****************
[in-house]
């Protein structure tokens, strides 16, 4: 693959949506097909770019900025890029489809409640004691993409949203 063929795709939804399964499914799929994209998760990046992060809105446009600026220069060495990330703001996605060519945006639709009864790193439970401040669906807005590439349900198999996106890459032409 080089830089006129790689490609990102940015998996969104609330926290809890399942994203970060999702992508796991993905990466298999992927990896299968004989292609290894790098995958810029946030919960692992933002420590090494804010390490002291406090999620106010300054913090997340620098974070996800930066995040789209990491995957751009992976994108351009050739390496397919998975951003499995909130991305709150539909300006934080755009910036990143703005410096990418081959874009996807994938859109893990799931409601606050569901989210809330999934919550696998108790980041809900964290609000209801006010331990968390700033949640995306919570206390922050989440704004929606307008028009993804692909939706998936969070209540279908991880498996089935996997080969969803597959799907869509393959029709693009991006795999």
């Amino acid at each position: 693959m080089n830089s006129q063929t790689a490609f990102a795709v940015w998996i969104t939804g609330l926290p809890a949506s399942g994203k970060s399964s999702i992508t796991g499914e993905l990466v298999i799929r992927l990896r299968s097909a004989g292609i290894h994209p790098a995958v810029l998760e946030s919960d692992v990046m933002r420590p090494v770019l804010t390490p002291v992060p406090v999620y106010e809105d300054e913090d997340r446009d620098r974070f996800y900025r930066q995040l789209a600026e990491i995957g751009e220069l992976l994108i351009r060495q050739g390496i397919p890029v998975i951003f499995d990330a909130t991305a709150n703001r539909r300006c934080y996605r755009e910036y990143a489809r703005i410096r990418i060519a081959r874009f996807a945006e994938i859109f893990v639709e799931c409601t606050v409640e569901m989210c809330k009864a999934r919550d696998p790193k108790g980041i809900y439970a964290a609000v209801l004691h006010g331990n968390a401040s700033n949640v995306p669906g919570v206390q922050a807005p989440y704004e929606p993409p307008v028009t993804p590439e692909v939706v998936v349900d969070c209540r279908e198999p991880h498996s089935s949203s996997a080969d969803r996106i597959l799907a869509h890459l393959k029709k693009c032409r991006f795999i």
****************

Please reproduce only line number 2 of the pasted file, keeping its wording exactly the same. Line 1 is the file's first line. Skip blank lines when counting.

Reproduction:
């Protein structure tokens, strides 16, 4: 693959949506097909770019900025890029489809409640004691993409949203 063929795709939804399964499914799929994209998760990046992060809105446009600026220069060495990330703001996605060519945006639709009864790193439970401040669906807005590439349900198999996106890459032409 080089830089006129790689490609990102940015998996969104609330926290809890399942994203970060999702992508796991993905990466298999992927990896299968004989292609290894790098995958810029946030919960692992933002420590090494804010390490002291406090999620106010300054913090997340620098974070996800930066995040789209990491995957751009992976994108351009050739390496397919998975951003499995909130991305709150539909300006934080755009910036990143703005410096990418081959874009996807994938859109893990799931409601606050569901989210809330999934919550696998108790980041809900964290609000209801006010331990968390700033949640995306919570206390922050989440704004929606307008028009993804692909939706998936969070209540279908991880498996089935996997080969969803597959799907869509393959029709693009991006795999």